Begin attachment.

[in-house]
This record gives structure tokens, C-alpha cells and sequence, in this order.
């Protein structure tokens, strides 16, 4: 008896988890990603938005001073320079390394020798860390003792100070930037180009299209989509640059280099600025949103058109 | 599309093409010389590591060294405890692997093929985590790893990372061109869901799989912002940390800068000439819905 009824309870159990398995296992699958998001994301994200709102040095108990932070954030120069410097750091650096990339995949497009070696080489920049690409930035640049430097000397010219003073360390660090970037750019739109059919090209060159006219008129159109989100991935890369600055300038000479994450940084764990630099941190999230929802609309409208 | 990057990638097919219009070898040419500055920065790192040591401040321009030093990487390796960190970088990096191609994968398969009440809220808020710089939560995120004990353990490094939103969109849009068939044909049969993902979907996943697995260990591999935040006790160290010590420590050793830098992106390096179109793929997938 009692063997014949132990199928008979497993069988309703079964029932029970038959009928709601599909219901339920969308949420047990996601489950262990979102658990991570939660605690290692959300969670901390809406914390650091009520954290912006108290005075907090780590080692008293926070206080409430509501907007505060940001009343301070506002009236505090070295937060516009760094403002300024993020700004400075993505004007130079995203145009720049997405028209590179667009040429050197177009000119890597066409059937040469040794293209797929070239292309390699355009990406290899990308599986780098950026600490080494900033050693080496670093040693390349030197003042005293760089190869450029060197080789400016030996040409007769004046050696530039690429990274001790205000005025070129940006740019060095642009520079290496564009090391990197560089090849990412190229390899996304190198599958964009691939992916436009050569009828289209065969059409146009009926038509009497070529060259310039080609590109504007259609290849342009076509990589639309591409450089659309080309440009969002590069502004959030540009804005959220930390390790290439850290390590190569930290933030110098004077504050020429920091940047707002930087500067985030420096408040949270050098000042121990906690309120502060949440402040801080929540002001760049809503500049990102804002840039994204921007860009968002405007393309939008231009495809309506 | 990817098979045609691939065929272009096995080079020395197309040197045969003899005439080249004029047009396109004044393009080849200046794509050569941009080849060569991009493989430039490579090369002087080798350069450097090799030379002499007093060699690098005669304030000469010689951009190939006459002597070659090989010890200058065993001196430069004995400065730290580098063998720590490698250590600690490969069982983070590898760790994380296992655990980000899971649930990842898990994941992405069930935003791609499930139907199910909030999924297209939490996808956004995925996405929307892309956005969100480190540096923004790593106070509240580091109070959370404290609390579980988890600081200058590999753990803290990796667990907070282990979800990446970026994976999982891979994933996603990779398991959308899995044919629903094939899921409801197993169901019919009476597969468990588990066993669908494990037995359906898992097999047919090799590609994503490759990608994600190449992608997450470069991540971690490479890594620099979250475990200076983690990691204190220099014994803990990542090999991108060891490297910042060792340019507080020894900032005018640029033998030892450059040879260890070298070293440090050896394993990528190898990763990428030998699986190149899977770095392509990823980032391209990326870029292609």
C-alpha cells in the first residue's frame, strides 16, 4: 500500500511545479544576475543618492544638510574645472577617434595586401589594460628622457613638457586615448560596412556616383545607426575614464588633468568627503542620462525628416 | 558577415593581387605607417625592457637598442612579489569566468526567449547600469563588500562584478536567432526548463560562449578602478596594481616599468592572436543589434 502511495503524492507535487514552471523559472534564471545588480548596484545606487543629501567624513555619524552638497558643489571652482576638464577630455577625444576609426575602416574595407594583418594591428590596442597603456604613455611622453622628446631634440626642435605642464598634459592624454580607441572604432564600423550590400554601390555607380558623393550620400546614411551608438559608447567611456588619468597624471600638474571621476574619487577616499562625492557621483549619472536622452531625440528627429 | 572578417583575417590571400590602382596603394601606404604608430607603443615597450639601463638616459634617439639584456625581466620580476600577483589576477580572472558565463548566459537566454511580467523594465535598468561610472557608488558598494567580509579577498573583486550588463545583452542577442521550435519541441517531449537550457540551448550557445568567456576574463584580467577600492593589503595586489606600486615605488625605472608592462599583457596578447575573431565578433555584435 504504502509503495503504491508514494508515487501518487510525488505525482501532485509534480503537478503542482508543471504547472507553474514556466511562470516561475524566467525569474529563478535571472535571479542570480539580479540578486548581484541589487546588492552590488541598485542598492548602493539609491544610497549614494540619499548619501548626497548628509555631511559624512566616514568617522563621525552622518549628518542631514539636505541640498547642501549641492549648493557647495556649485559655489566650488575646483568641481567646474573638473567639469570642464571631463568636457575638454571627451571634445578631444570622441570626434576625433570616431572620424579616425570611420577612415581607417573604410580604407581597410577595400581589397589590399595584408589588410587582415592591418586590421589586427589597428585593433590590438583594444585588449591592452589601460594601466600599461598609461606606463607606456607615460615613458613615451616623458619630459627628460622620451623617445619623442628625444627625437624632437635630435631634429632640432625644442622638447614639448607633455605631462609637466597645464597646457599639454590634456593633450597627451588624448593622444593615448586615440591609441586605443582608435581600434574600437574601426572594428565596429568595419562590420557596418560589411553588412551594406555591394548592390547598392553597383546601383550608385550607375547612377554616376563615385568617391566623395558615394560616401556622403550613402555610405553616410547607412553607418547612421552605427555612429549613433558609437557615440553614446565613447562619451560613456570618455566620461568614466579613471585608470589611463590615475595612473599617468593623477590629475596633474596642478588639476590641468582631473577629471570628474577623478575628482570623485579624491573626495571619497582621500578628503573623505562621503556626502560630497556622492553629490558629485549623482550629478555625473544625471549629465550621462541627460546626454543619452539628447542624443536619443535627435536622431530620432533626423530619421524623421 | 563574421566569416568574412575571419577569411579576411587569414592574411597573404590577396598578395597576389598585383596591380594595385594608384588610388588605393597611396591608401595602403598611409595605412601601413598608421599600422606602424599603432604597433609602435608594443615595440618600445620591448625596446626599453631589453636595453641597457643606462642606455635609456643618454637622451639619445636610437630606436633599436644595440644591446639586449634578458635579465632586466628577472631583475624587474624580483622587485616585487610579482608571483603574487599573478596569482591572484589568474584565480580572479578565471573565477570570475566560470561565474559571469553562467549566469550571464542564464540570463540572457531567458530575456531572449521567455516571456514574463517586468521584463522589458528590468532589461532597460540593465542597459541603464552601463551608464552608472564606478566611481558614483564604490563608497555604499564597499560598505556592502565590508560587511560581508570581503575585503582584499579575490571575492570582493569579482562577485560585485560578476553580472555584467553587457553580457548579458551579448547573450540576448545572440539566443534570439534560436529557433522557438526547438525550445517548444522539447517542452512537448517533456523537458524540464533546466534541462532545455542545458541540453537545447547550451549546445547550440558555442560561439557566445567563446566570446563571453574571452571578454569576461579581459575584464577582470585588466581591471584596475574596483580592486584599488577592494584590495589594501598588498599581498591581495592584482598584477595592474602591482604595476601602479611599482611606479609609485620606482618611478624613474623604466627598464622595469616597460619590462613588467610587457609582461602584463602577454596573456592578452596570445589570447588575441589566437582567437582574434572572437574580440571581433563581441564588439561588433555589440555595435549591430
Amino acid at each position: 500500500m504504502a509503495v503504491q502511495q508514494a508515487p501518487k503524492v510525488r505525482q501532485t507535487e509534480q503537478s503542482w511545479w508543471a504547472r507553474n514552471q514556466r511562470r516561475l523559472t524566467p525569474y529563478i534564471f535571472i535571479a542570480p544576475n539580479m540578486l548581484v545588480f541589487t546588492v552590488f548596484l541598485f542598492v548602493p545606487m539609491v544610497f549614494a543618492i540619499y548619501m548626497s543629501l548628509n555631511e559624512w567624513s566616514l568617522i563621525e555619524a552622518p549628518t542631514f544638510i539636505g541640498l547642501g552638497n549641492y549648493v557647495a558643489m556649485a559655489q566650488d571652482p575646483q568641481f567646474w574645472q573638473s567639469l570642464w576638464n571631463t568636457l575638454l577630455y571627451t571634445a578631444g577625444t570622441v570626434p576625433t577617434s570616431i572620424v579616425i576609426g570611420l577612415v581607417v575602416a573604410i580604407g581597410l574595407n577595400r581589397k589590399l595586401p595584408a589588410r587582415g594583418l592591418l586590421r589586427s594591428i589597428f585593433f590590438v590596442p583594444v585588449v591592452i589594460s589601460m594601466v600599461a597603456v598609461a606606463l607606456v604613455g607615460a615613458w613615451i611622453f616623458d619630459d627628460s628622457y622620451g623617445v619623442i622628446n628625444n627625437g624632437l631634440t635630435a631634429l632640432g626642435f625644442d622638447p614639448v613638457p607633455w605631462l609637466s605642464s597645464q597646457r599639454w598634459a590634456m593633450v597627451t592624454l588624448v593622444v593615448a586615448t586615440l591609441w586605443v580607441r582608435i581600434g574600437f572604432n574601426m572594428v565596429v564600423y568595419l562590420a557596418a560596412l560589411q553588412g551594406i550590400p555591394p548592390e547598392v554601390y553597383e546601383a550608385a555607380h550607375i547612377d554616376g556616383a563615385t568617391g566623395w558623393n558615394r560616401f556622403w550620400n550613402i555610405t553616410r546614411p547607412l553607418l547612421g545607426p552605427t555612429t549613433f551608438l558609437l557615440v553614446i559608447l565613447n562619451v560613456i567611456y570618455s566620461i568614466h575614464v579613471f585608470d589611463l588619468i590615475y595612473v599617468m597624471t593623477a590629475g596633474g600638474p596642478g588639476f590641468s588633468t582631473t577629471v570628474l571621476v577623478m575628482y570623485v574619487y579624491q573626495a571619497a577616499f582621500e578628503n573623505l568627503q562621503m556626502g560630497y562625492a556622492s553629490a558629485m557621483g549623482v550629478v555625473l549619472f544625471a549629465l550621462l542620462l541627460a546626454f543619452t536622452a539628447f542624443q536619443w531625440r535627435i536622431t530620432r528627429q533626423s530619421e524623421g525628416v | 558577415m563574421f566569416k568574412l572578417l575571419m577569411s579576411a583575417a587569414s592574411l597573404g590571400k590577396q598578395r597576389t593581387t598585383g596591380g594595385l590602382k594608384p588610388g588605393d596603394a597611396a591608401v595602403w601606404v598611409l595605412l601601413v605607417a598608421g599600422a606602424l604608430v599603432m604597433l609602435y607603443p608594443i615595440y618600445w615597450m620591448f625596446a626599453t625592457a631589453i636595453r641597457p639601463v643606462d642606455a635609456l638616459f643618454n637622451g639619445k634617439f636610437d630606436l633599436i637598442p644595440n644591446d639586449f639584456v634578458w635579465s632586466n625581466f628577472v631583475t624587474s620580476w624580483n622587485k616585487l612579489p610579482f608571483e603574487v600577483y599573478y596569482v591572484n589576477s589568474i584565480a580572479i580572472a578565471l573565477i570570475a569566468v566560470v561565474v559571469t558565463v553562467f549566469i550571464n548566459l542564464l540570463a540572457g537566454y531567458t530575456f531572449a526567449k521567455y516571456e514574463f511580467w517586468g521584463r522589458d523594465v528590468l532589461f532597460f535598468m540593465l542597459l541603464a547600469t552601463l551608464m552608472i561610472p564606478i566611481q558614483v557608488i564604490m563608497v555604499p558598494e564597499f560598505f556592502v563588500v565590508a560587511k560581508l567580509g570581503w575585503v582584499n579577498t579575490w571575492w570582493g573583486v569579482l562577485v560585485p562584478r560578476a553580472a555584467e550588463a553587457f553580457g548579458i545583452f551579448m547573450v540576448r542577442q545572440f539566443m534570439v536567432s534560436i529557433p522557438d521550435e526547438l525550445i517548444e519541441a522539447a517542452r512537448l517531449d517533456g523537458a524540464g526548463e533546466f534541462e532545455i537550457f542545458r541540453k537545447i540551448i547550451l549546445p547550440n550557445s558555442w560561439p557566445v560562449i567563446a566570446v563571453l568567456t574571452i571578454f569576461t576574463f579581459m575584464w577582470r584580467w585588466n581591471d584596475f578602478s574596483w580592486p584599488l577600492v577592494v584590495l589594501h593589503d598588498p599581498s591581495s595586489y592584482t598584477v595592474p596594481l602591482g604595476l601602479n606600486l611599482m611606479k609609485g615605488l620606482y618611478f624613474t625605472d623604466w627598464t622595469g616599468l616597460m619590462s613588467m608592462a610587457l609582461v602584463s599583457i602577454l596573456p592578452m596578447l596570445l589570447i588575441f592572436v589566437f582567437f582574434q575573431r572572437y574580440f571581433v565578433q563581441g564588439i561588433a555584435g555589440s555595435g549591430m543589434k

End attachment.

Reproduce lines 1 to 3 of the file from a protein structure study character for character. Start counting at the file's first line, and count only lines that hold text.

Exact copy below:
[in-house]
This record gives structure tokens, C-alpha cells and sequence, in this order.
């Protein structure tokens, strides 16, 4: 008896988890990603938005001073320079390394020798860390003792100070930037180009299209989509640059280099600025949103058109 | 599309093409010389590591060294405890692997093929985590790893990372061109869901799989912002940390800068000439819905 009824309870159990398995296992699958998001994301994200709102040095108990932070954030120069410097750091650096990339995949497009070696080489920049690409930035640049430097000397010219003073360390660090970037750019739109059919090209060159006219008129159109989100991935890369600055300038000479994450940084764990630099941190999230929802609309409208 | 990057990638097919219009070898040419500055920065790192040591401040321009030093990487390796960190970088990096191609994968398969009440809220808020710089939560995120004990353990490094939103969109849009068939044909049969993902979907996943697995260990591999935040006790160290010590420590050793830098992106390096179109793929997938 009692063997014949132990199928008979497993069988309703079964029932029970038959009928709601599909219901339920969308949420047990996601489950262990979102658990991570939660605690290692959300969670901390809406914390650091009520954290912006108290005075907090780590080692008293926070206080409430509501907007505060940001009343301070506002009236505090070295937060516009760094403002300024993020700004400075993505004007130079995203145009720049997405028209590179667009040429050197177009000119890597066409059937040469040794293209797929070239292309390699355009990406290899990308599986780098950026600490080494900033050693080496670093040693390349030197003042005293760089190869450029060197080789400016030996040409007769004046050696530039690429990274001790205000005025070129940006740019060095642009520079290496564009090391990197560089090849990412190229390899996304190198599958964009691939992916436009050569009828289209065969059409146009009926038509009497070529060259310039080609590109504007259609290849342009076509990589639309591409450089659309080309440009969002590069502004959030540009804005959220930390390790290439850290390590190569930290933030110098004077504050020429920091940047707002930087500067985030420096408040949270050098000042121990906690309120502060949440402040801080929540002001760049809503500049990102804002840039994204921007860009968002405007393309939008231009495809309506 | 990817098979045609691939065929272009096995080079020395197309040197045969003899005439080249004029047009396109004044393009080849200046794509050569941009080849060569991009493989430039490579090369002087080798350069450097090799030379002499007093060699690098005669304030000469010689951009190939006459002597070659090989010890200058065993001196430069004995400065730290580098063998720590490698250590600690490969069982983070590898760790994380296992655990980000899971649930990842898990994941992405069930935003791609499930139907199910909030999924297209939490996808956004995925996405929307892309956005969100480190540096923004790593106070509240580091109070959370404290609390579980988890600081200058590999753990803290990796667990907070282990979800990446970026994976999982891979994933996603990779398991959308899995044919629903094939899921409801197993169901019919009476597969468990588990066993669908494990037995359906898992097999047919090799590609994503490759990608994600190449992608997450470069991540971690490479890594620099979250475990200076983690990691204190220099014994803990990542090999991108060891490297910042060792340019507080020894900032005018640029033998030892450059040879260890070298070293440090050896394993990528190898990763990428030998699986190149899977770095392509990823980032391209990326870029292609």